What were you doing when you were three years old? Trying to shove square bricks into round holes? Drawing on walls? At three, Eversheds’ business support manager Nichola Anderson was already riding BMX bikes. And at seven she was British champion.
During her career (that is, if you can call anything that a seven-year-old does a ’career’, but ’hobby’ does not seem to cut it as a description) as a BMX rider, Anderson won the BMX British Championships six years running.
A valid question is – where do you go from there? Well, Anderson took some time out from racing and began her actual career, joining Eversheds in 2004 as a secretary. As business support manager she is now responsible for business continuity and risk planning in the firm’s international operations, managing initiatives and looking at innovative ways of working.
But now she is firmly back in the saddle and making a name for herself in the world of four-cross for a team known as Naked Racing, competing at both national and World Cup levels. Not bad for someone who only took up the sport last year.
For the uninitiated, four-cross is an extreme sport; a discipline of mountain-bike racing in which four riders race down a track made up of obstacles such as logs, rock gardens, sheer drops and jumps. The two riders who finish first progress to the next round.
“I’d been keeping up BMX riding, but just as a hobby,” says Anderson. “But then I was speaking to a friend and discovered that she was doing four-cross. I was thinking ’I’m getting on a bit’ and wanted to give it a bash before I got too old. The sport is 10 years old now, but it’s growing.”
A good time for a rider to complete a 450-metre four-cross course is one minute. Four-cross has a lot in common with ski-cross, and because the four riders are on the course at the same time, fighting for the best line through the course, the racing can get pretty rough. Shoving and cutting other riders up is inevitable. In fact, short of so-called ’T-boning’, whereby one rider cuts across the front of another forcing a collision so the riders form a ’T’, little is considered out of bounds.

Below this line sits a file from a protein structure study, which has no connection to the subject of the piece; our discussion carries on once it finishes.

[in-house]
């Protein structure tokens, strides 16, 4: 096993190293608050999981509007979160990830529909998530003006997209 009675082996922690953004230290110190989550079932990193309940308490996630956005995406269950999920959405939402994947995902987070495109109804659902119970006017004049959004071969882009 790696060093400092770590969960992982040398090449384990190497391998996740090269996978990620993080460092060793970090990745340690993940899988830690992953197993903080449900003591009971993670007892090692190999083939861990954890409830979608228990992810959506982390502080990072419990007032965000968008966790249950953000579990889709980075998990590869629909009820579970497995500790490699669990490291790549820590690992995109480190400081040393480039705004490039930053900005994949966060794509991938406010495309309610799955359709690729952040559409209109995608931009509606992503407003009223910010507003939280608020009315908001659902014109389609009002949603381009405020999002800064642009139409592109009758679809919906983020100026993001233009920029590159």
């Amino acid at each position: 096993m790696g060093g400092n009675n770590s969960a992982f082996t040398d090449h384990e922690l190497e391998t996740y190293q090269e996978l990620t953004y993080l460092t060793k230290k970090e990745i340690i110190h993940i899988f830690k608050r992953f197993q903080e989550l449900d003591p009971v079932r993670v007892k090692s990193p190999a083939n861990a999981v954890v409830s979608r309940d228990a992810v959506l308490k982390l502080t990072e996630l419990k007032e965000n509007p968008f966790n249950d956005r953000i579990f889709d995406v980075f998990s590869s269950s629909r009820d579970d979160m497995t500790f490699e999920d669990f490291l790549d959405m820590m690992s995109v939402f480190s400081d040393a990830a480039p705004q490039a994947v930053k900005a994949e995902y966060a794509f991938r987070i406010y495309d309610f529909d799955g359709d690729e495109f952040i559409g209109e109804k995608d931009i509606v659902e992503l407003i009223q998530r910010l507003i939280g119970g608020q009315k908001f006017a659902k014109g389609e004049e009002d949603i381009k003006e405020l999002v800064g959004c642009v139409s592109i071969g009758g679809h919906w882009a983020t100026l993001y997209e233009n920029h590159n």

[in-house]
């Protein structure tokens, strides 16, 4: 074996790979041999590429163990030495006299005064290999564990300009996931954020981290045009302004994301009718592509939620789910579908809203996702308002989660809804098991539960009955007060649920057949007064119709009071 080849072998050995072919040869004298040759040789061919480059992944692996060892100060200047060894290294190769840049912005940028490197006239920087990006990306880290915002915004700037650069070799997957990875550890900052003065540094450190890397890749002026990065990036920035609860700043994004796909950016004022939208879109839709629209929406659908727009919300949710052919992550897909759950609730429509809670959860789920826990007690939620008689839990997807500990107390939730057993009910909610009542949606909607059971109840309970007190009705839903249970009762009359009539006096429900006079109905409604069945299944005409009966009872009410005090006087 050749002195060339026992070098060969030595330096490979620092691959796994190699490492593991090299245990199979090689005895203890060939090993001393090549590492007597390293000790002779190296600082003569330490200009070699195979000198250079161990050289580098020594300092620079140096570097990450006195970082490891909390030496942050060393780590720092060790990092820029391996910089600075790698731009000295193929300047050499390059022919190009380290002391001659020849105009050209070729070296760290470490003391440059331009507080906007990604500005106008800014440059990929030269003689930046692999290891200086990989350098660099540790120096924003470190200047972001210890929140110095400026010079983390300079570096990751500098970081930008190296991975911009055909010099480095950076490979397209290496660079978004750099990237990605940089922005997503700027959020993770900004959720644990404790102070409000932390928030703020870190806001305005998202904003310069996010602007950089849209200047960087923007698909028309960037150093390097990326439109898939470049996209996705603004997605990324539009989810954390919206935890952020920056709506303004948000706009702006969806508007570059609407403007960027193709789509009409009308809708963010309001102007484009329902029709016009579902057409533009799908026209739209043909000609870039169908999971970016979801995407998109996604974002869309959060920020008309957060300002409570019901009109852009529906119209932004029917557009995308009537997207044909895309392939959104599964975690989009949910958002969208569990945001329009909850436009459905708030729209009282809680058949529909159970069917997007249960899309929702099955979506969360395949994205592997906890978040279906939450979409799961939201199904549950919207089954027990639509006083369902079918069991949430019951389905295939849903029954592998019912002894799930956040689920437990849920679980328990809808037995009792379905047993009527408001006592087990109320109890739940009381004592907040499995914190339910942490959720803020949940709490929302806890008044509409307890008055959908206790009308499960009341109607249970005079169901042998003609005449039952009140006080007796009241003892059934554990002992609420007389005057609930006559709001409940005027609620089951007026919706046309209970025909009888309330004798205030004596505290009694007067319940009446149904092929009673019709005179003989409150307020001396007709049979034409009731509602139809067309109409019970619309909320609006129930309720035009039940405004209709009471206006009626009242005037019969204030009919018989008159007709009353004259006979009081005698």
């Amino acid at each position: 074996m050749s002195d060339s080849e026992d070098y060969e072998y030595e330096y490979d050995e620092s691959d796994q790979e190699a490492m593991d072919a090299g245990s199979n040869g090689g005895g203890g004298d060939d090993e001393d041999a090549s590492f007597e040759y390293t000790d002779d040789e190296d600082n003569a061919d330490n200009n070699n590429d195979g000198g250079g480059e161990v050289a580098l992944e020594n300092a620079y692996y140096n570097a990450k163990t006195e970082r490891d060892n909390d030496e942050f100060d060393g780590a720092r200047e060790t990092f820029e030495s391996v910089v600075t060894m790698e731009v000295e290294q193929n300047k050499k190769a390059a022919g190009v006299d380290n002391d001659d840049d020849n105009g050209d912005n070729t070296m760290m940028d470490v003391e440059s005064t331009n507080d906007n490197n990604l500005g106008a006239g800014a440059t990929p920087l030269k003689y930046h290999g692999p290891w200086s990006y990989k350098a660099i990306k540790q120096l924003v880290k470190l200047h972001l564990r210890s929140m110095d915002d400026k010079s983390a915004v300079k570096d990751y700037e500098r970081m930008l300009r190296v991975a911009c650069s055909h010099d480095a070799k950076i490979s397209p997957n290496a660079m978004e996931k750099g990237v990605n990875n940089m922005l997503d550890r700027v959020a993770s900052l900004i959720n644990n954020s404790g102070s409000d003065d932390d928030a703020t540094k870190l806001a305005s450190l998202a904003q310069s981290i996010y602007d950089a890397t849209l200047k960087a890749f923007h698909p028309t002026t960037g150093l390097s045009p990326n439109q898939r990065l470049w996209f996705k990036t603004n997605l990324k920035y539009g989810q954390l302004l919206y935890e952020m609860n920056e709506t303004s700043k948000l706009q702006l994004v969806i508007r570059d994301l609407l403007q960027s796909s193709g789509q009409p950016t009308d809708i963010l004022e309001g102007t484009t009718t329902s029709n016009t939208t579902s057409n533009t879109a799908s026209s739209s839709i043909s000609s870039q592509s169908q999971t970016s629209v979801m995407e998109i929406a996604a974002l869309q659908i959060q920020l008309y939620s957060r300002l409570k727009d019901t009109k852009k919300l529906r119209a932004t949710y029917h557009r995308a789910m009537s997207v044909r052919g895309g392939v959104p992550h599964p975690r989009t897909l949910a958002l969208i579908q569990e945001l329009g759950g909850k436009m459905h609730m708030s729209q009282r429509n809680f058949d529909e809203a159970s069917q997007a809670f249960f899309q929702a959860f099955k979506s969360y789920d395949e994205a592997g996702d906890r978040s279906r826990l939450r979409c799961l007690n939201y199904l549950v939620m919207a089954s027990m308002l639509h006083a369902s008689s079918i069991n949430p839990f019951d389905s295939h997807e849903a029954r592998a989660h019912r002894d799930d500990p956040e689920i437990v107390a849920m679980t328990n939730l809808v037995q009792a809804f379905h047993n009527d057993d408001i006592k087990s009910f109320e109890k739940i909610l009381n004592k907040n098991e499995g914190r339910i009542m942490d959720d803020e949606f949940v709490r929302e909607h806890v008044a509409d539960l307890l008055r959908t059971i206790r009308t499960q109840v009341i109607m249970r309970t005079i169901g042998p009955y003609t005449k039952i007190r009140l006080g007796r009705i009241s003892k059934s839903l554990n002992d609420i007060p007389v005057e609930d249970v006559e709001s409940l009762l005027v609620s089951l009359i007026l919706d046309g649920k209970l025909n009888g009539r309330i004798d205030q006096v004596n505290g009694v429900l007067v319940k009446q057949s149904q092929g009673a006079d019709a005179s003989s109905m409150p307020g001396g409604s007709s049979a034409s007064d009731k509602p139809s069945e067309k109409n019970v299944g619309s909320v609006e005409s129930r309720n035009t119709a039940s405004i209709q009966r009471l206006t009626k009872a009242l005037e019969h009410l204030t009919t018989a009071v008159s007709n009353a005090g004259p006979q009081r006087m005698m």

The rough-and-ready rules make the races exciting, but do mean that injuries are a hazard. That said, Anderson is quick to add that “generally, the people aren’t like that”, meaning that riders rarely go out looking to collide with each other, but that things such as T-boning can and do happen.
Anderson’s worst crash left her with a broken elbow, but luckily injuries that severe have been few and far between, although she adds that she has become “quite good at hiding bruises”.
To stay in competitive shape Anderson trains three times a week at the gym and rides at weekends. Many of her rivals ride full-time with the help of sponsorship from companies.
While Anderson is only part-time she still has a number of sponsors including One Industries, SixSixOne, Sunline, Maxxis, and No Limits. But she says Eversheds allows her to work flexibly.
“The flexible working scheme is great – it allows me to train more frequently,” she explains. “My training regime’s pretty aggressive and it can be a challenge competing at World Cup level while holding down a full-time job.”
Last year Anderson finished second in the National Series. This year she was leading the series on points until a leg injury meant she could not take part in the last race of the season, pushing her down to second.
So far on the World Cup scene Anderson has placed eighth in Fort William, 12th in Austria and second in the Euro Four-cross Series event in Belgium.
Quite an effective use of one’s flexitime, no?